Endowments allow the Libraries to invest in print collections to preserve our collective past. So much of what the Libraries offers cannot be found elsewhere and named endowments ensure a steady and growing stream of income to acquire and preserve treasures. This post is written by Ruth Osterweis Selig, Research Collaborator, National Museum of Natural History.
In 2012, I established the Rollyn Osterweis Krichbaum Memorial Program Fund for the Public Understanding of African Art and Culture in memory my identical twin sister Rollyn. The endowment serves the Warren M. Robbins Library at the National Museum of African Art, supporting scholars-in-residence, public programming, lectures, and exhibitions, as well as book acquisitions.
The endowment honors the life and career of Rollyn, who was a museum professional dedicated to education, publications, and museums, working as an editor in the publications department at the Detroit Institute of Arts. Before her untimely death in 1982, Rollyn helped organize and edit the catalog Treasures of Ancient Nigeria (text by Ekpo Eyo and Frank Willett), which accompanied an exhibition of international importance organized by the Detroit Institute of Arts. It was the first comprehensive display of Nigerian art in the United States and the first time the Nigerian government permitted a major loan of its art treasures spanning over 2,000 years. Featuring over 100 objects, the exhibition traveled to ten major North American cities, garnering enthusiastic reviews. The catalog sold tens of thousands of copies and has been translated into several languages.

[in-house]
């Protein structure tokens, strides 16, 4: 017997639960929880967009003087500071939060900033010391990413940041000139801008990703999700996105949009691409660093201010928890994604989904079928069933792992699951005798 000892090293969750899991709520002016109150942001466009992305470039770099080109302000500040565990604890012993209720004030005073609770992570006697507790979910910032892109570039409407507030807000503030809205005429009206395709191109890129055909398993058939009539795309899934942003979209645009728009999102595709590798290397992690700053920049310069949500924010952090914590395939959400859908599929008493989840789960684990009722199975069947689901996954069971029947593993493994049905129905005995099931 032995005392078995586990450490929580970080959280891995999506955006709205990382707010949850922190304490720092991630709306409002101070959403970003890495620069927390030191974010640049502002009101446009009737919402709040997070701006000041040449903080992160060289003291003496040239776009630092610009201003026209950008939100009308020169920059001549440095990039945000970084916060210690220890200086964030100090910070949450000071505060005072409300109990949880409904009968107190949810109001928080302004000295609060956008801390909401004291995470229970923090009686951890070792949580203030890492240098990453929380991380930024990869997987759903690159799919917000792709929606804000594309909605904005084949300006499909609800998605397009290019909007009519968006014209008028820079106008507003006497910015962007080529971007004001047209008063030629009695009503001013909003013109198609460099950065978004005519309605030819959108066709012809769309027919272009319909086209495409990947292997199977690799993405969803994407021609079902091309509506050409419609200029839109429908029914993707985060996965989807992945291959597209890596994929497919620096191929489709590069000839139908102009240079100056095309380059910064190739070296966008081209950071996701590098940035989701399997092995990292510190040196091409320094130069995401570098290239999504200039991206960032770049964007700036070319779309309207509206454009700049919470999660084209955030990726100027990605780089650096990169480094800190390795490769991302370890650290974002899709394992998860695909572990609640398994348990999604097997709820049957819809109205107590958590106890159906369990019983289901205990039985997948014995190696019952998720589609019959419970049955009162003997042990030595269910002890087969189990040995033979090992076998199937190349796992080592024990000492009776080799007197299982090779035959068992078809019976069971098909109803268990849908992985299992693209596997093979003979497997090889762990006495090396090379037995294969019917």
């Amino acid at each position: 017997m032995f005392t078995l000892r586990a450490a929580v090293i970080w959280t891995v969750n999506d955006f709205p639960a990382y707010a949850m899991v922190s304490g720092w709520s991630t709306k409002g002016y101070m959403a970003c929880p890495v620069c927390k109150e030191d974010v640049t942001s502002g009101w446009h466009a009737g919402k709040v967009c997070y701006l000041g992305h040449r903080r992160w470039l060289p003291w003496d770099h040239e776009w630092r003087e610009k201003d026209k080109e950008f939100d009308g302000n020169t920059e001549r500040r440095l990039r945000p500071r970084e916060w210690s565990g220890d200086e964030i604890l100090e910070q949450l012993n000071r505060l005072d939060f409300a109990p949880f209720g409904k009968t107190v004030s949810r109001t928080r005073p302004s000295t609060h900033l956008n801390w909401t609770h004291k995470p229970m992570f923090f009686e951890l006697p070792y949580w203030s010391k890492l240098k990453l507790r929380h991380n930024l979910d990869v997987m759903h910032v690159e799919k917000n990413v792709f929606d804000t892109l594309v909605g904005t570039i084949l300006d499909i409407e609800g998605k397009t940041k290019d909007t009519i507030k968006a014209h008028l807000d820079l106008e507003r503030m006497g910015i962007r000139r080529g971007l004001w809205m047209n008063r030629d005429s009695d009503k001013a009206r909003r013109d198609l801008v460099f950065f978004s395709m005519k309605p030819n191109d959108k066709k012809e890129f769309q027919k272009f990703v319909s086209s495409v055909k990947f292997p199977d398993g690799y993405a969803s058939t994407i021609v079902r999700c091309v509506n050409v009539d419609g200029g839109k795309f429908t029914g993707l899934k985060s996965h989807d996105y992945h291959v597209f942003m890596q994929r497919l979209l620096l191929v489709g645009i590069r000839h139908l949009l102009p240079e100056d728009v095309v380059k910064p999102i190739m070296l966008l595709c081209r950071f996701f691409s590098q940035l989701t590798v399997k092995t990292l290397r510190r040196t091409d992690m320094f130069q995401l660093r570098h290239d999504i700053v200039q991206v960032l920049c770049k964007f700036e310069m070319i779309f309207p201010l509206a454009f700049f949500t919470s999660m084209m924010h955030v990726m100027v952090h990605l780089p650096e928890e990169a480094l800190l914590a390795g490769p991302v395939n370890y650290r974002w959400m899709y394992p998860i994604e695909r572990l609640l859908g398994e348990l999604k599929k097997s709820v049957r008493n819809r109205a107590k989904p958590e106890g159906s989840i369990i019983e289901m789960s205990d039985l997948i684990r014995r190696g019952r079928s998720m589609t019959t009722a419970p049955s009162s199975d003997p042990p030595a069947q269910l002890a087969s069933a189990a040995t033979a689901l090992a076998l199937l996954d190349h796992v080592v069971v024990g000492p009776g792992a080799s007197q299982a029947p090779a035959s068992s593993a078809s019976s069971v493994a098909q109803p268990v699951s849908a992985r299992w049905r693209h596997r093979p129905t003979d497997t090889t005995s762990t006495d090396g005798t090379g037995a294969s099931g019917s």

Rollyn considered her involvement with Treasures of Ancient Nigeria and especially her collaboration with the esteemed Nigerian art historian Ekpo Eyo (Director of the Nigerian National Commission for Museums and Monuments) as the most important work of her entire career. Treasures was on a continuum with Rollyn’s commitment to civil rights, after she co-founded a civil rights group at Wellesley College. In the early 1970s, she married Dan Krichbaum, a Methodist minister at a large church located in the heart of Detroit. She and Dan shared a commitment to improving community relations in urban settings. During the 1960s and 1970s, the world witnessed struggles in both America and Africa for greater freedom and independence, and Rollyn viewed the exhibition’s importance within that dual context.
In recognition of Rollyn’s commitments, values, and editorial work, I established an endowed program fund through which my twin’s contribution to the field of African art will live on by supporting acquisitions and special programming at the Warren M. Robbins Library.
Ruth Osterweis Selig is a long-time Smithsonian employee and currently a research collaborator in the National Museum of Natural History’s Department of Anthropology. Similar to her sister, Ruth has dedicated her professional life to education, publications, and museums. Ruth has made gifts for over 20 years to help librarian Janet Stanley purchase volumes for the library; it now contains over 300 African art books with memorial bookplates honoring Rollyn, in addition to the new Program Fund.